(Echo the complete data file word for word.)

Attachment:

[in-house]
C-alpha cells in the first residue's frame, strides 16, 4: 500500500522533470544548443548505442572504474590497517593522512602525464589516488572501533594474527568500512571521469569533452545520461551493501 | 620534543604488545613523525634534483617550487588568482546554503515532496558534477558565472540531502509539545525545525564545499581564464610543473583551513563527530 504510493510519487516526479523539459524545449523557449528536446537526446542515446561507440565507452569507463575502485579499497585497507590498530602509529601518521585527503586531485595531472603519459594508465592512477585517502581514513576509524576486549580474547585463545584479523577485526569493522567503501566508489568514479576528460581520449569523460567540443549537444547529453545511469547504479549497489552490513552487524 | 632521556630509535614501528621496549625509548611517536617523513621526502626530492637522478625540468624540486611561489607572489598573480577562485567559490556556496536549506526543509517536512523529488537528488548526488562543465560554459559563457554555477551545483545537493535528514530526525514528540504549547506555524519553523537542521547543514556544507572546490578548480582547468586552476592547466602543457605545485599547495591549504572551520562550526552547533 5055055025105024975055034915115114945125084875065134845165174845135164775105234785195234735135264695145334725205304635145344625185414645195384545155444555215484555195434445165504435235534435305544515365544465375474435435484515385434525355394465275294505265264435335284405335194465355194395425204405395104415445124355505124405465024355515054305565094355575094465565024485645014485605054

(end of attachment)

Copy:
[in-house]
C-alpha cells in the first residue's frame, strides 16, 4: 500500500522533470544548443548505442572504474590497517593522512602525464589516488572501533594474527568500512571521469569533452545520461551493501 | 620534543604488545613523525634534483617550487588568482546554503515532496558534477558565472540531502509539545525545525564545499581564464610543473583551513563527530 504510493510519487516526479523539459524545449523557449528536446537526446542515446561507440565507452569507463575502485579499497585497507590498530602509529601518521585527503586531485595531472603519459594508465592512477585517502581514513576509524576486549580474547585463545584479523577485526569493522567503501566508489568514479576528460581520449569523460567540443549537444547529453545511469547504479549497489552490513552487524 | 632521556630509535614501528621496549625509548611517536617523513621526502626530492637522478625540468624540486611561489607572489598573480577562485567559490556556496536549506526543509517536512523529488537528488548526488562543465560554459559563457554555477551545483545537493535528514530526525514528540504549547506555524519553523537542521547543514556544507572546490578548480582547468586552476592547466602543457605545485599547495591549504572551520562550526552547533 5055055025105024975055034915115114945125084875065134845165174845135164775105234785195234735135264695145334725205304635145344625185414645195384545155444555215484555195434445165504435235534435305544515365544465375474435435484515385434525355394465275294505265264435335284405335194465355194395425204405395104415445124355505124405465024355515054305565094355575094465565024485645014485605054